Details: $80 per adult; $28 for children.
Inn at Little Washington
309 Middle St., Washington
One of the most decadent Thanksgiving meals is found at the inn, where chef Patrick O'Connell serves a multi-course tasting menu with some traditional touches (the "spruced-up" turkey has been a favorite in the past).
Details: Menus begin at $198 per person; reservations begin at 1.
1813 Columbia Rd., NW
Chef Cedric Maupillier offers the chance to go à la carte on Thanksgiving amid many tasting menus, with a lineup of appetizers ($14), entrées ($24), desserts ($8), and complimentary family-style sides. Mintwood classics—steak tartare, wood-grilled dorade, and brownie sundaes—are offered alongside traditional turkey and stuffing.
Details: À la carte; noon to 8.
800 Connecticut Ave., NW
Chef Tony Conte serves a three-course holiday menu with creative New American dishes like scallop crudo with cranberries, and crispy salmon with horseradish and truffle vinaigrette.
Details: $50 per person (surcharges can apply for certain dishes); served noon to 8:30.
Rasika/Rasika West End
633 D St., NW; 1190 New Hampshire Ave., NW
Looking for something a little different? Try Indian-style Thanksgiving specials, such as dum ka turkey hot pot with saffron and cashews at West End, or turkey salli in Penn Quarter cooked with apricots and potatoes ($16 each).
Details: À la carte. Both are open from 11:30 to 2:30 for lunch, 5 to 10 for dinner.
Restaurant at Patowmack Farm
42461 Lovettsville Rd., Lovettsville
Chef Tarver King is known for crafting avant-garde dishes using local ingredients, including many harvested and foraged on the property. Thanksgiving menus have not yet been released, but you can expect more of the same.
Details: $79 per person. Served noon to 4.
1226 36th St., NW
Get into the holiday mood at this historic Georgetown spot, which serves an à-la-carte menu with dishes such as fried oysters and maple-glazed ham, as well as a three-course traditional turkey supper.
Details: À la carte, or $54 for three courses.
2941 Fairview Park Dr., Falls Church
Both meat-eaters and vegetarians alike will find three-course set menus from chef Bertrand Chemel, including a turkey entrée for carnivores and a bountiful plate of roasted squash, cauliflower amandine, fried Brussels sprouts, and more for the meatless crowd.
Details: $69 per person; $50 for vegetarian; $25 for children 12 and under. Served 11 to 8.
903 N St., NW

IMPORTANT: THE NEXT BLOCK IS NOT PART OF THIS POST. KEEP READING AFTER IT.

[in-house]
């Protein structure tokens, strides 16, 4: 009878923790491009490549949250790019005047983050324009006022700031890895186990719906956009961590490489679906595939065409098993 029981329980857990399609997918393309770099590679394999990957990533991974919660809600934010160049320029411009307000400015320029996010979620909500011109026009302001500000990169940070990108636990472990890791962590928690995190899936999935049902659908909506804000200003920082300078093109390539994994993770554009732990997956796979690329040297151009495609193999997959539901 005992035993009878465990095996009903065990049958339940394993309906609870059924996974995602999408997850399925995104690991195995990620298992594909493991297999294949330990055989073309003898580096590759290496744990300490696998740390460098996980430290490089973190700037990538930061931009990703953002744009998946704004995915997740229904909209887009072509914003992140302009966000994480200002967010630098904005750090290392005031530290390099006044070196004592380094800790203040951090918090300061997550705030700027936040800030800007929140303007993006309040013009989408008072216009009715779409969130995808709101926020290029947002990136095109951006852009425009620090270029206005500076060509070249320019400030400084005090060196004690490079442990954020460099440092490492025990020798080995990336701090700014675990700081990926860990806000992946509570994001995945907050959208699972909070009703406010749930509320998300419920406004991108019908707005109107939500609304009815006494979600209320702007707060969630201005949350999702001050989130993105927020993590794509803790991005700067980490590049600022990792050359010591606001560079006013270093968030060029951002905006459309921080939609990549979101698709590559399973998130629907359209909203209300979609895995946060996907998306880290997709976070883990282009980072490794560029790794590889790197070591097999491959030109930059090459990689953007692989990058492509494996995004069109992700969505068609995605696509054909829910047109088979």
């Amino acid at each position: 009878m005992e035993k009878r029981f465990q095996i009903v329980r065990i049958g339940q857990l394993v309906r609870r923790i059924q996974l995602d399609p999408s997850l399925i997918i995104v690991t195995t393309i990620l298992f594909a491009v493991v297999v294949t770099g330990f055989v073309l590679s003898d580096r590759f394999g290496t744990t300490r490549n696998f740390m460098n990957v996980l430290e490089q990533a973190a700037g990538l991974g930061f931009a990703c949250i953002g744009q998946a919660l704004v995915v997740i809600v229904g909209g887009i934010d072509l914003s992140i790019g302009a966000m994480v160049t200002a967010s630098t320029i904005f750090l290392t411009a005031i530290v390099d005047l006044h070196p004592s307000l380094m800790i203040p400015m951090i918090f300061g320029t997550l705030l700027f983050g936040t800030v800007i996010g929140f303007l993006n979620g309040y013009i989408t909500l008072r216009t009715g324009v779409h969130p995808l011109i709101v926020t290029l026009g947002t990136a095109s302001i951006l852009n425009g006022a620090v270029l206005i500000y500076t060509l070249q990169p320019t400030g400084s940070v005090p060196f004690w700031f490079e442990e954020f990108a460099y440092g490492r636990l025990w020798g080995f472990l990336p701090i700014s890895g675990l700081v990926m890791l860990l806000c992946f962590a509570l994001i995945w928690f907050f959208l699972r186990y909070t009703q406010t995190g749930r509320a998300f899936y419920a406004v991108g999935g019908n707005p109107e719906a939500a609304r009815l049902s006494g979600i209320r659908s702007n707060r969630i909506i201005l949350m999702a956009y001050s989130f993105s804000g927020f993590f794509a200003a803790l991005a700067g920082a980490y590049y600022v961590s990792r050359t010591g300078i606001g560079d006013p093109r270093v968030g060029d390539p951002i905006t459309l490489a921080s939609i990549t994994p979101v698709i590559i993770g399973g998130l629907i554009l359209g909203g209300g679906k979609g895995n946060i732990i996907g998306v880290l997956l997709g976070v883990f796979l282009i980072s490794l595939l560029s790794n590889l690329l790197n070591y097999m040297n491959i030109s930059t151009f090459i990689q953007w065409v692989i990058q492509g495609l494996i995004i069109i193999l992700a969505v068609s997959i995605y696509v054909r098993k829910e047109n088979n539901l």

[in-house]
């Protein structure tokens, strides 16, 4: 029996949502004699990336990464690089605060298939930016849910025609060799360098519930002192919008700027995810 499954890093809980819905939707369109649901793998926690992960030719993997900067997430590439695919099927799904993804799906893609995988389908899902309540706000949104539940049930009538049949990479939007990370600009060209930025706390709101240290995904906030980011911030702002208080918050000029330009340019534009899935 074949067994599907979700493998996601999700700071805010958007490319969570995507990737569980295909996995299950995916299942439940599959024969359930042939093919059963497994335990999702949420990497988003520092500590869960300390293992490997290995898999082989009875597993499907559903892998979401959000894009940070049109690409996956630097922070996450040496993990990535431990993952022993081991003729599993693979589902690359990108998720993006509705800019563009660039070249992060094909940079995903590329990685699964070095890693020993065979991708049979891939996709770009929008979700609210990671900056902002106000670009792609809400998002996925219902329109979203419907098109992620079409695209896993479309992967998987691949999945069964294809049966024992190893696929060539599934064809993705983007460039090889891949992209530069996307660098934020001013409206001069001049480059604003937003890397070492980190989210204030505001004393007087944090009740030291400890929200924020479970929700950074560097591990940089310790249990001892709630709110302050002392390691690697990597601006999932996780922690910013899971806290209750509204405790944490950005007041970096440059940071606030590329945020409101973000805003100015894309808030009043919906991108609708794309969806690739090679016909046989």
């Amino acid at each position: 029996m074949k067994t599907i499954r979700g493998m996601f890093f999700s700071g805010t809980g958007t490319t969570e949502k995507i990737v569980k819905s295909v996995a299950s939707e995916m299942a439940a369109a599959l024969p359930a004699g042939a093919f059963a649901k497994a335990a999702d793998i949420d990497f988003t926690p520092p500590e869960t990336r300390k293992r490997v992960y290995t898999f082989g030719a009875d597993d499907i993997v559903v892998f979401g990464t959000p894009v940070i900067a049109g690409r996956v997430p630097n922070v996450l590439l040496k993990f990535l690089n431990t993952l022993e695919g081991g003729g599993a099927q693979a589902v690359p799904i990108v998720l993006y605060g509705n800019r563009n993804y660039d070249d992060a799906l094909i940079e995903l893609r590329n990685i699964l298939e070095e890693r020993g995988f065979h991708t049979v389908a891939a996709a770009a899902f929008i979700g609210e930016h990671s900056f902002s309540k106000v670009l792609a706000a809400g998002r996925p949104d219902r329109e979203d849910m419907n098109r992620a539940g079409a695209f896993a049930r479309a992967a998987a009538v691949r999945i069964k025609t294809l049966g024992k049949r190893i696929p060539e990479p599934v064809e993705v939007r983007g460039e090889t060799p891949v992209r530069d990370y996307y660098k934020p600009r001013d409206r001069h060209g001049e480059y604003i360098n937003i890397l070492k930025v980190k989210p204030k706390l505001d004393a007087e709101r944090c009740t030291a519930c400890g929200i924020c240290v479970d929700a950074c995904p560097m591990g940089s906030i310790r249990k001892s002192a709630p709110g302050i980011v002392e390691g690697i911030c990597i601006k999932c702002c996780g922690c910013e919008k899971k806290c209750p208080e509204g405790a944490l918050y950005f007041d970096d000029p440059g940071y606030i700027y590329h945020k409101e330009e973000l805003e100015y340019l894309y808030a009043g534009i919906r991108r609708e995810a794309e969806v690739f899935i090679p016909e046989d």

Don't feel like tasting menus? Try chef Frederik De Pue's all-you-can-eat feast with turkey, beef tenderloin, salmon tartiflette, stuffings, and a variety of veggie sides.
Details: $95 per person; $35 children 12 and under. Served in three seatings (11:30, 1:20, and 3:30).
1990 M St., NW
Go Southern for Turkey Day at this Washington classic, which serves an à-la-carte menu with oyster pan roasts, glazed pork rib chops, mac and cheese, and more.
Details: À la carte. Served noon to 8.
While not all of us are lucky enough to have the "discovery" of America counted as a work holiday, those who do should spend an ideal Monday sipping mimosas and indulging in all-you-can-eat buffets.
1515 N. Courthouse Rd., Arlington
Chef David Guas keeps Sunday hours on Columbus Day, serving all-day breakfast from 8 to 4 with biscuit sandwiches, beignets, and other Louisiana-style fare.
1324 14th St., NW/514 Eighth St., SE
Both of Bart Vandaele’s Belgian-style eateries serve a long-lasting Monday brunch from 9 to 4. Starting the week with mussels and waffles—not to mention a mussel-waffle—can't hurt.
4021 Campbell Ave., Shirlington
An extensive brunch from 10 to 4 can be as simple as a local egg omelet or a decadent mix of French toast sticks, short-rib Benedicts, and a sampling of the Bloody Mary bar.
EatWell DC restaurants
3000 K St., NW
Spend your holiday on the Georgetown Waterfront picking from an extensive brunch buffet, which includes salads, eggs, French toast, tacos, jambalaya, and more ($30 per person; $15 kids six to 12).
All locations in Maryland and DC are open for Columbus Day brunch, with plenty of American fare like local egg scrambles, fried chicken, red velvet pancakes, and more.
8296 Glass Alley, Fairfax
Why not check out a new restaurant on your day off? Chef RJ Cooper's brunch-time lineup includes an unusual variety of Bloodys (we like the idea of tequila and blistered peppers), Southern dishes such as an oyster pan roast or blueberry flapjacks, and a whole menu section devoted to mac and cheese.
539 Eighth St., SE
Head to Capitol Hill for Italian in honor of Cristoforo Colombo. The brunch menu includes bottomless mimosas for only $12, local egg Florentines, and focaccia toast.
1612 14th St., NW
This may be one of the best Mondays in Pearl Dive history: brunch from 11 to 3, trailed by happy hour from 3 to 7, and "oyster mania" from 5 to 11 with half-price bivalves on the half-shell and hot oyster appetizers for $6.
All of restaurateur Richard Sandoval’s DC spots serve their indulgent all-you-can-eat-and-drink brunches for the holiday, meaning margs and tacos at both locations of El Centro D.F., Latin-Asian fusion at Masa 14, Balkan-style plates at Ambar, and more.
660 Pennsylvania Ave., SE